First, a sinner is convinced by the Holy Ghost, Christ loved me, and gave himself for me. This is that faith by which he is justified or pardoned, the moment he receives it. Immediately the same Spirit bears witness, “ Thou art pardoned: Thou hast redemption in his blood.” And this is saving faith, whereby the love of God is shed abroad in his heart.'

Q. 5. Have all Christians this faith? May not a man be justified and not know it?

A. That all true Christians have such a faith as implies an assurance of God's love, appears from Rom. viii, 15, 16; Eph. iv, 32; 2 Cor. xiii, 5; Heb. viii, 10—12; 1 John iv, 13, and v, 19.

And that no man can be justified and not know it, appears farther from the nature of the thing. For faith after repentance is ease after pain, rest after toil, light after darkness. It

appears

also from the immediate as well as distant fruits thereof.

Q. 6. But may not a man go to heaven without it?

A. It does not appear from holy writ, that a man who hears the Gospel, can, Mark xvi, 16, whatever a heathen may do, Rom. ii, 14.

Q. 7. What are the immediate fruits of justifying faith?

A. Peace, joy, love ; power over all outward sin, and power to keep down inward sin.

Q. 8. Does any one believe, who has not the witness in himself, or any longer than he sees, loves, and obeys God?

A. We apprehend not ; seeing God being the very essence of faith ; love and obedience the inseparable properties of it.

Q. 9. What sins are consistent with justifying faith?

A. No wilful sin. If a believer wilfully sins, he casts away his faith. Neither is it possible he should have justifying faith again, without previously repenting.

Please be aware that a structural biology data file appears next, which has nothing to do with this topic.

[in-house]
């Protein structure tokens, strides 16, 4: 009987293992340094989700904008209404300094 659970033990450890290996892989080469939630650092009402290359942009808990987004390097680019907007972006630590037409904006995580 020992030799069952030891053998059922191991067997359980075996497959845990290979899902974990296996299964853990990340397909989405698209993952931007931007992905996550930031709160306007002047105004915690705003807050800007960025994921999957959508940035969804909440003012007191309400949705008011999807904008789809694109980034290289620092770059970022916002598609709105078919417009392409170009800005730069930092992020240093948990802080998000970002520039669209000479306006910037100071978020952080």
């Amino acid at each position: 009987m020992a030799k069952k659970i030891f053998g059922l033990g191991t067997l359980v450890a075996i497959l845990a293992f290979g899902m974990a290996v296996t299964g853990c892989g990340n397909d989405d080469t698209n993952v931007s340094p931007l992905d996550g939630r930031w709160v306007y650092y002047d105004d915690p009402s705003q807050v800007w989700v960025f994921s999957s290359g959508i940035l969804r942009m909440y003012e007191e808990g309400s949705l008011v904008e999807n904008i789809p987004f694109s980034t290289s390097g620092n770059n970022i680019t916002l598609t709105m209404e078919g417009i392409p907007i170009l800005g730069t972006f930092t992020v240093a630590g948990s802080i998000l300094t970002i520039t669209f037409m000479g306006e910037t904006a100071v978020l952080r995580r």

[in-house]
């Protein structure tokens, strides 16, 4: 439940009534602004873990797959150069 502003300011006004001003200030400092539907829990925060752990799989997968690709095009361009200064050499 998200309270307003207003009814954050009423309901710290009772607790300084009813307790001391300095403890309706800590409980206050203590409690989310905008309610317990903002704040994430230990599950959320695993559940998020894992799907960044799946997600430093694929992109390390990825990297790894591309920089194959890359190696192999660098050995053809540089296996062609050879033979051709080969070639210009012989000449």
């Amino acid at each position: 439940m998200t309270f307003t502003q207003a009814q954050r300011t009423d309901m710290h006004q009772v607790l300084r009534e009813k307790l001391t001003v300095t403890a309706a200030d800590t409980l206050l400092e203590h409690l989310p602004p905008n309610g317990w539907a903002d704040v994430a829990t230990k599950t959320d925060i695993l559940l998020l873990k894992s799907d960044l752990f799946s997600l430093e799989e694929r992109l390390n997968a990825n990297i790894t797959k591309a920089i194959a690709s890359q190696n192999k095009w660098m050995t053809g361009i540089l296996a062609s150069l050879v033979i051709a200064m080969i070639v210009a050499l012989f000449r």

Q. 10. Must every believer come into a state of doubt, or fear, or darkness ? Will he do so, unless by ignorance or unfaithfulness? Does God otherwise withdraw himself?

A. It is certain, a believer need never again come into condemnation. It seems, he need not come into a state of doubt, or fear, or darkness ; and that (ordinarily at least) he will not, unless by ignorance or unfaithfulness.

Yet it is true, that the first joy does seldom last long; that it is commonly followed by doubts and fears ; and that God frequently permits great heaviness before any large manifestation of himself

. Q. 11. Are works necessary to the continuance of faith?

A. Without doubt; for a man may forfeit the free gift of God, either by sins of omission or commission.

Q. 12. Can faith be lost, but for want of works?
A. It cannot but through disobedience.
Q. 13. How is faith made perfect by works?

* Conviction or Evidence. Vol. II.

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A. The more we exert our faith, the more it is increased. "To him that hath shall be given.'

Q. 14. St. Paul says, Abrahain was not justified by works. Sto James, · He was justified by works.' Do they not contradict each other?

A. No: 1. Because they do not speak of the same justification. St. Paul speaks of that justification, which was when Abraham was seventy-five years old, above twenty years before Isaac was born. St. James, of that justification which was when he offered up Isaac on the altar. 2. Because they do not speak of the same works : St. Paul speaking of works that precede faith : St. James, of works that spring from it.